University snow dump could threaten Madison's aquifer

The University's snow dump is located close to an old dump.

The huge pile of melting snow on University property, near Picnic Point, is a potential threat to Madison's aquifer and water supply.

A portion of the 500-750 tons of salt that the University spreads each winter on roads and parking lots ends up in this pile.  This unrefined road salt is contaminated with trace heavy metals and ferrocyanide.

Update 3/29/11: Samples taken in former years by Madison's Health Department show high levels of salt flowing into Lake Mendota from this site.

In addition, in the 1960s, the University Farms used to dump manure here from the nearby barn.  And, the Ecology Students' Association caught the University Power Plant dumping many truckloads of fly ash here.  Fly ash also contains toxic heavy metals. The students found the University didn't have a permit from the DNR, so the UW was forced to stop.

A pump and a dump

Nevertheless, as the current pile of snow melts and floods the ground with water, it may push that water through the previous deposits of manure and fly ash, pumping contaminants deeper into the aquifer.

The pile of snow is a dump for trash, salt, and heavy metals--but it's also a source for water leaching into the ground.  Most dumps are supposed to be protected by a clay liner that prevents the leachate from reaching the aquifer.

But this dump isn't so protected.  The DNR has required the University to build a berm and some puny stone spillways around it, but these minimal safeguards have been breached by today's pile.  Reaching three stories hight, the pile exceeds the capacity of these protections many fold.   Water that doesn't leach into the ground or flow to the Class of 1918 wetland is pumped right to Lake Mendota.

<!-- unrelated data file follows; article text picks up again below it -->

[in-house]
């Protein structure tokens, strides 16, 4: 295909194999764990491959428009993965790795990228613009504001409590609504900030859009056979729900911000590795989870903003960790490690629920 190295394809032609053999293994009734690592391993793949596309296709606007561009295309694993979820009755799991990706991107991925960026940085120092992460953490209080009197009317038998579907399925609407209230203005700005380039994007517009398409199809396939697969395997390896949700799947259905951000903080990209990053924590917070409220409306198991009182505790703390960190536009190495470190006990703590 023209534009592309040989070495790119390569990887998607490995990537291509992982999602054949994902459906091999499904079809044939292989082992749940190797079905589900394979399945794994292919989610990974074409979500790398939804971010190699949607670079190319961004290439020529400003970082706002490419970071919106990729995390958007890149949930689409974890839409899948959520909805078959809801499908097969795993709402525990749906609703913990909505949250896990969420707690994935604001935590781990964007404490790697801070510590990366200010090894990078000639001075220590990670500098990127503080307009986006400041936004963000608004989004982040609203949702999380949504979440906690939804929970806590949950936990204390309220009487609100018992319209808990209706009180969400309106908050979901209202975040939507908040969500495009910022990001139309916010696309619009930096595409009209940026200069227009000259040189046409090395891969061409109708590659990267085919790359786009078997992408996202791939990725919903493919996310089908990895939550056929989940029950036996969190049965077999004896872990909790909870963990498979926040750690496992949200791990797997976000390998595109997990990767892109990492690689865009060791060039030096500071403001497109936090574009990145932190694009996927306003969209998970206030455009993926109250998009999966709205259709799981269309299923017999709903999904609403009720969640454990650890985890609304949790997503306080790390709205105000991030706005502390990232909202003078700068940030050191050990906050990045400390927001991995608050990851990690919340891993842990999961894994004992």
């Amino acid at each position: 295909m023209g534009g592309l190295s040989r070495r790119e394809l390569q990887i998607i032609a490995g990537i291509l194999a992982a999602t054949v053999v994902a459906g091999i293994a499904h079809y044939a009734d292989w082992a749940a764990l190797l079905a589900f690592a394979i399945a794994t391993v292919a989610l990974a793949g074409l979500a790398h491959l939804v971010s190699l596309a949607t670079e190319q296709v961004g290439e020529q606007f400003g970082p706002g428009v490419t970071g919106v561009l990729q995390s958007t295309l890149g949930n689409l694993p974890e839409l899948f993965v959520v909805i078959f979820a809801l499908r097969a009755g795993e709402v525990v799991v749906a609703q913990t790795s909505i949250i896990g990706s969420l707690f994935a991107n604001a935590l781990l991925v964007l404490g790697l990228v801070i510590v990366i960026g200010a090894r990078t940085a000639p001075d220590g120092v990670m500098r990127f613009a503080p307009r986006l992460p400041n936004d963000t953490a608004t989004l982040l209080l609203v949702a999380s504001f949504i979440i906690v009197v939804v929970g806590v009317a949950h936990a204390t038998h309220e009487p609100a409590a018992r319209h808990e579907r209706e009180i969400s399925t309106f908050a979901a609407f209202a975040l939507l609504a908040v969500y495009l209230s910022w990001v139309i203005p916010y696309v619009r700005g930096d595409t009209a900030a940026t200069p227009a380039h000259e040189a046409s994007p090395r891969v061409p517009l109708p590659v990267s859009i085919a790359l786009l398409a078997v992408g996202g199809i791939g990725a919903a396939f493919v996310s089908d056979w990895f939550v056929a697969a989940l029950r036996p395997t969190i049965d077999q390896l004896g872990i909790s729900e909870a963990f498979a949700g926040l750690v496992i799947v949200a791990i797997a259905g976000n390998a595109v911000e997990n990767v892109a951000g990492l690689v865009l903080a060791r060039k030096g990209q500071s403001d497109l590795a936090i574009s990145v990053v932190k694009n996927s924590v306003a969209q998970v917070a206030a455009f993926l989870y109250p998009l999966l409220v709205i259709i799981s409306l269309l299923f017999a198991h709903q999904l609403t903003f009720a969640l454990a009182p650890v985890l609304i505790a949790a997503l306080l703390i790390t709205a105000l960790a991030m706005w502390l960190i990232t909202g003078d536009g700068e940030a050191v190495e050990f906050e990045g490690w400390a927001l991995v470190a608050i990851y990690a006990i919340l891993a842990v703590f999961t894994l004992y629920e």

Incredible.  Pumping the leachate from a dump into the lake!

Growing contamination of our aquifer

Madison has two aquifers, a shallow and a deep one, separated in most places by a layer of impervious shale. Madison gets most of it's drinking water from the deep aquifer.  But the shale which protects the deep aquifer is absent in some places, especially around the lakes.  So perhaps there is no shale to protect the deep aquifer under the pile of snow.

One of Madison's most active wells, #15 on the east side, is showing increasing levels of salt, proving that salt is a concern for our drinking supply.  Since water moves very slowly through the ground, it takes many decades for groundwater problems to show up.  But once contaminated, it takes even longer to clear.

Out at the Odana Golf Course, MG&E is pumping salty water into the ground.  That project is part of a plan to compensate for the millions of gallons of cooling water that the West Campus Cogeneration Facility withdraws from Lake Mendota.   Yet that project, also, is contaminating Madison's aquifer.  The levels of salt in test wells near the Odana pumping site have already reached actionable levels.  And, MG&E's 5-year permit to pump has expired.*

The University (and MG&E) is playing fast and loose with Madison's water supply.  You can't have a healthy economy, without ample supplies of clean water.  It costs millions to drill and equip new wells for the City.

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Why doesn't the CoGen Facility collect water from the melting snow dump, clean it, and use it instead of water from Lake Mendota?  Sure, it would be expensive to purify that filthy water from the snow pile, but shouldn't the University be cleaning up after itself, rather than using the lake or groundwater to do their cleaning?

*  I'll be writing more about the Odana CoGen pumping project soon.

More photos and details in this previous story.
Salt problems in Wisconsin.
Salt problems in Minneapolis.
History and management of the Class of 1918 Marsh.

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